Addressing the potential adverse effects of school-based BMI assessments on children

Gibbs, Lisa, O`Connor, Thea, Waters, Elizabeth, Booth, Michael, Walsh, Orla, Green, Julie, Bartlett, Jenny and Swinburn, Boyd 2008, Addressing the potential adverse effects of school-based BMI assessments on children, International journal of pediatric obesity, vol. 3, no. 1, pp. 52-57, doi: 10.1080/17477160701645202.

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Title Addressing the potential adverse effects of school-based BMI assessments on children
Author(s) Gibbs, Lisa
O`Connor, Thea
Waters, Elizabeth
Booth, Michael
Walsh, Orla
Green, Julie
Bartlett, Jenny
Swinburn, Boyd
Journal name International journal of pediatric obesity
Volume number 3
Issue number 1
Start page 52
End page 57
Total pages 6
Publisher Informa Healthcare
Place of publication London, U. K.
Publication date 2008
ISSN 1747-7166
Keyword(s) body image
obesity interventions
obesity prevention
obesity research
Summary Introduction. Do child obesity prevention research and intervention measures have the potential to generate adverse concerns about body image by focussing on food, physical activity and body weight? Research findings now demonstrate the emergence of body image concerns in children as young as 5 years. In the context of a large school-community-based child health promotion and obesity prevention study, we aimed to address the potential negative effects of height and weight measures on child wellbeing by developing and implementing an evidence-informed protocol to protect and prevent body image concerns. fun 'n healthy in Moreland! is a cluster randomised controlled trial of a child health promotion and obesity prevention intervention in 23 primary schools in an inner urban area of Melbourne, Australia. Body image considerations were incorporated into the study philosophies, aims, methods, staff training, language, data collection and reporting procedures of this study. This was informed by the published literature, professional body image expertise, pilot testing and implementation in the conduct of baseline data collection and the intervention. This study is the first record of a body image protection protocol being an integral part of the research processes of a child obesity prevention study. Whilst we are yet to measure its impact and outcome, we have developed and tested a protocol based on the evidence and with support from stakeholders in order to minimise the adverse impact of study processes on child body image concerns.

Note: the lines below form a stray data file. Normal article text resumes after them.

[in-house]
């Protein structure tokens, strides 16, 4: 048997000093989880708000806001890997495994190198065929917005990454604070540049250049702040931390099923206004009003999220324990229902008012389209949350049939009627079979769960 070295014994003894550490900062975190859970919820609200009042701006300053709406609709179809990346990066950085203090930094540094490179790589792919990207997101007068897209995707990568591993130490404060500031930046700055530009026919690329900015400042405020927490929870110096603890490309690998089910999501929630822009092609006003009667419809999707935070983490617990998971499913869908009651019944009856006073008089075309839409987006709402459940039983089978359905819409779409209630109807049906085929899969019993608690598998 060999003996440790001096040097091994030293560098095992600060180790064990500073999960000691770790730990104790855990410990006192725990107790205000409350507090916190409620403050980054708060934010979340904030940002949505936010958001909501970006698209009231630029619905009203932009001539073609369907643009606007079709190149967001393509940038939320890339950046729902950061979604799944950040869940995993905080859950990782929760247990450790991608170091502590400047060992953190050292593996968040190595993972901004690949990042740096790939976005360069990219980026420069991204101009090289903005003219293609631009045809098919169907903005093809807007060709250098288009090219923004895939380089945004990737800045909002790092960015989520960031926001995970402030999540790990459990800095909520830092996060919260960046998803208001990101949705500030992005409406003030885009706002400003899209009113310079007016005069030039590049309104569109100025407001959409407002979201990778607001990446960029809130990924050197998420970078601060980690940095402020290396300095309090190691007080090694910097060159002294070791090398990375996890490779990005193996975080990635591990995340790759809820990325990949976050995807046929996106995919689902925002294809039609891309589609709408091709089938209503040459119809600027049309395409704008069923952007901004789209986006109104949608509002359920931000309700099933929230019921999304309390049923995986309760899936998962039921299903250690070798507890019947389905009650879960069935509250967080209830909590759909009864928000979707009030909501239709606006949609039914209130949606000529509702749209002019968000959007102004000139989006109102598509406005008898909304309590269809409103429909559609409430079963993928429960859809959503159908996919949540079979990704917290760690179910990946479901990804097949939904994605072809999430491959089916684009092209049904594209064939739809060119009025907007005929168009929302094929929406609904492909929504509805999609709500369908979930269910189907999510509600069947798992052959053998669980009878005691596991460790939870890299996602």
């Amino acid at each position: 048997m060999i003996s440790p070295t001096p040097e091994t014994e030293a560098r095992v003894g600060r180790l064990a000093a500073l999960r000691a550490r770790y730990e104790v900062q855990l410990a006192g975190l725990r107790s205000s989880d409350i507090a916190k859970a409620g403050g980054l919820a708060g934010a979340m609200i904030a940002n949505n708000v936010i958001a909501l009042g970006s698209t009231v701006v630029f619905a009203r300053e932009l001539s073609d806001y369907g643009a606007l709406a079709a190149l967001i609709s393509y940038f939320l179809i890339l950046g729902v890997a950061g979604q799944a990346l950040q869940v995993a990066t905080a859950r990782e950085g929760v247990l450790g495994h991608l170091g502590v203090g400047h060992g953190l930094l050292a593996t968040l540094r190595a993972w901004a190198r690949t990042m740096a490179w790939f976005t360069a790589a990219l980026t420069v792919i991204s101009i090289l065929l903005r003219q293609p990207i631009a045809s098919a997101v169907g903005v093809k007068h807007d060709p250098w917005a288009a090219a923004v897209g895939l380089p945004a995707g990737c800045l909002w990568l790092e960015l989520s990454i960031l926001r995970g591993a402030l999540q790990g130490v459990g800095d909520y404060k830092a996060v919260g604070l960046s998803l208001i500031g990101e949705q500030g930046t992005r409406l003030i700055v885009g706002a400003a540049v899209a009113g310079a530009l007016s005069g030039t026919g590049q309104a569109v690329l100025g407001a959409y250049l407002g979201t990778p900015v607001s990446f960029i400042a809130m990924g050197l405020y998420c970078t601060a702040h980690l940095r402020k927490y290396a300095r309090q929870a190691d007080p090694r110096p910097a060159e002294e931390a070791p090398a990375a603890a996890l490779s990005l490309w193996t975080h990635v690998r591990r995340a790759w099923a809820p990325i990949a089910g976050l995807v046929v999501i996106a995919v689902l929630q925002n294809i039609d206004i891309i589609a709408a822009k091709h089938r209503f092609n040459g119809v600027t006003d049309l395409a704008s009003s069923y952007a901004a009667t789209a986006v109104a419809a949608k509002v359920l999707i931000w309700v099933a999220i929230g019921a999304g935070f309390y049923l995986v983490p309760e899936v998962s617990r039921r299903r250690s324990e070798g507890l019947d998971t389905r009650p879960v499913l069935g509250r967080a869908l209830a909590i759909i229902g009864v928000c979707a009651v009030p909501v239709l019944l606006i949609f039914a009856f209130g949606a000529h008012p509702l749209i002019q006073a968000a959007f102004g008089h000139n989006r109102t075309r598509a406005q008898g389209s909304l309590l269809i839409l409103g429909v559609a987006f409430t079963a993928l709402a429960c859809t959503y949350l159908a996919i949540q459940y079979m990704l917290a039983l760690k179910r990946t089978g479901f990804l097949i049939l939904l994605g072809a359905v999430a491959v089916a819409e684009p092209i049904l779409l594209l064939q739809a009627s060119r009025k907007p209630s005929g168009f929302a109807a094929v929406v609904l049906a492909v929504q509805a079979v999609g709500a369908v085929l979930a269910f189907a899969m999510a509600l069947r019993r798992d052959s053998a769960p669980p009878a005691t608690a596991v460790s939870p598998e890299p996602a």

Language eng
DOI 10.1080/17477160701645202
Field of Research 111704 Community Child Health
Socio Economic Objective 970111 Expanding Knowledge in the Medical and Health Sciences
HERDC Research category C1 Refereed article in a scholarly journal
HERDC collection year 2007
Copyright notice ©2008, Informa Healthcare
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